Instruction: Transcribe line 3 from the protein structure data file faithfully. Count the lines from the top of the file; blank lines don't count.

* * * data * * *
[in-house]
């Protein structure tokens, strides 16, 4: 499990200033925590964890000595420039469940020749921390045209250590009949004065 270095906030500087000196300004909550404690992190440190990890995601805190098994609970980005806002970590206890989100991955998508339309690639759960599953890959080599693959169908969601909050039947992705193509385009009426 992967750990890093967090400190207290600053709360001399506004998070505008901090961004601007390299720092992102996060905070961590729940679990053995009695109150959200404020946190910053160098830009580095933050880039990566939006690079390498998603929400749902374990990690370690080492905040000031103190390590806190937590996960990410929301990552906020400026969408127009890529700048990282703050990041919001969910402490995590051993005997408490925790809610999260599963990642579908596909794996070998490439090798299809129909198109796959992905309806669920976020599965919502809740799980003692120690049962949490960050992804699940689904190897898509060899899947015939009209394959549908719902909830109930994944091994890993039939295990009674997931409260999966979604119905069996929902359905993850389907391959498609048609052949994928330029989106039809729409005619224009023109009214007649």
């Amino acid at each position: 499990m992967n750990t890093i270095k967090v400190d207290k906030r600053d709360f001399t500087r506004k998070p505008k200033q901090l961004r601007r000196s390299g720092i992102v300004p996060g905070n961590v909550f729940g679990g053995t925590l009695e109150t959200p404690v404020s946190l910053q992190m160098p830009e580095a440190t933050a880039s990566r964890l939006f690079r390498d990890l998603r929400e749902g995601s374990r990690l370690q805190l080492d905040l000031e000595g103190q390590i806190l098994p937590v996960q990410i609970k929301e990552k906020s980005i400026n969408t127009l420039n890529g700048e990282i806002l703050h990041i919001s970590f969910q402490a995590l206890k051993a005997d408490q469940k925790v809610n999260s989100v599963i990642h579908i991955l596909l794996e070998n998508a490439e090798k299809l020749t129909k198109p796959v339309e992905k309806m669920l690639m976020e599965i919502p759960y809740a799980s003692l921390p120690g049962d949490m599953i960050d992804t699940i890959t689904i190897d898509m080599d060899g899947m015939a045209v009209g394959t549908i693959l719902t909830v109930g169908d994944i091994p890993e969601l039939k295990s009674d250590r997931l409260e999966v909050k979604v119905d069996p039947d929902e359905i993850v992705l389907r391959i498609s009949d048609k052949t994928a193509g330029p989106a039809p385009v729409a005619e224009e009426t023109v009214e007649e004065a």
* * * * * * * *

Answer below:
């Amino acid at each position: 499990m992967n750990t890093i270095k967090v400190d207290k906030r600053d709360f001399t500087r506004k998070p505008k200033q901090l961004r601007r000196s390299g720092i992102v300004p996060g905070n961590v909550f729940g679990g053995t925590l009695e109150t959200p404690v404020s946190l910053q992190m160098p830009e580095a440190t933050a880039s990566r964890l939006f690079r390498d990890l998603r929400e749902g995601s374990r990690l370690q805190l080492d905040l000031e000595g103190q390590i806190l098994p937590v996960q990410i609970k929301e990552k906020s980005i400026n969408t127009l420039n890529g700048e990282i806002l703050h990041i919001s970590f969910q402490a995590l206890k051993a005997d408490q469940k925790v809610n999260s989100v599963i990642h579908i991955l596909l794996e070998n998508a490439e090798k299809l020749t129909k198109p796959v339309e992905k309806m669920l690639m976020e599965i919502p759960y809740a799980s003692l921390p120690g049962d949490m599953i960050d992804t699940i890959t689904i190897d898509m080599d060899g899947m015939a045209v009209g394959t549908i693959l719902t909830v109930g169908d994944i091994p890993e969601l039939k295990s009674d250590r997931l409260e999966v909050k979604v119905d069996p039947d929902e359905i993850v992705l389907r391959i498609s009949d048609k052949t994928a193509g330029p989106a039809p385009v729409a005619e224009e009426t023109v009214e007649e004065a």